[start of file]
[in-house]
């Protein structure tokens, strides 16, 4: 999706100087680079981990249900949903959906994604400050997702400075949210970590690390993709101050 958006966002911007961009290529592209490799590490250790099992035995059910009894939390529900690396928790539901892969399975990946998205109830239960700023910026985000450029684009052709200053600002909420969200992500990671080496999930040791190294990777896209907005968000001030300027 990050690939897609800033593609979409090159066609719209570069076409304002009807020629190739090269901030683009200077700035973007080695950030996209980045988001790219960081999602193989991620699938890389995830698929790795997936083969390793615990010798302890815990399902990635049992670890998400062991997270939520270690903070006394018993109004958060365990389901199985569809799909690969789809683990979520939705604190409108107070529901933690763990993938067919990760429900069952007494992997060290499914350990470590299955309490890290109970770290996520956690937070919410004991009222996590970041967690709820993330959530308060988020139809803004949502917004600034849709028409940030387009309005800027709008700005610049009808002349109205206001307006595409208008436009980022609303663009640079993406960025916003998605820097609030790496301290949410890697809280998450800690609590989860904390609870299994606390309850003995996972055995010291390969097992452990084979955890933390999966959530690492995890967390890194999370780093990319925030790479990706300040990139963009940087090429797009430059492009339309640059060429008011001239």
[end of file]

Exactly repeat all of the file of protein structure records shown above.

[in-house]
């Protein structure tokens, strides 16, 4: 999706100087680079981990249900949903959906994604400050997702400075949210970590690390993709101050 958006966002911007961009290529592209490799590490250790099992035995059910009894939390529900690396928790539901892969399975990946998205109830239960700023910026985000450029684009052709200053600002909420969200992500990671080496999930040791190294990777896209907005968000001030300027 990050690939897609800033593609979409090159066609719209570069076409304002009807020629190739090269901030683009200077700035973007080695950030996209980045988001790219960081999602193989991620699938890389995830698929790795997936083969390793615990010798302890815990399902990635049992670890998400062991997270939520270690903070006394018993109004958060365990389901199985569809799909690969789809683990979520939705604190409108107070529901933690763990993938067919990760429900069952007494992997060290499914350990470590299955309490890290109970770290996520956690937070919410004991009222996590970041967690709820993330959530308060988020139809803004949502917004600034849709028409940030387009309005800027709008700005610049009808002349109205206001307006595409208008436009980022609303663009640079993406960025916003998605820097609030790496301290949410890697809280998450800690609590989860904390609870299994606390309850003995996972055995010291390969097992452990084979955890933390999966959530690492995890967390890194999370780093990319925030790479990706300040990139963009940087090429797009430059492009339309640059060429008011001239």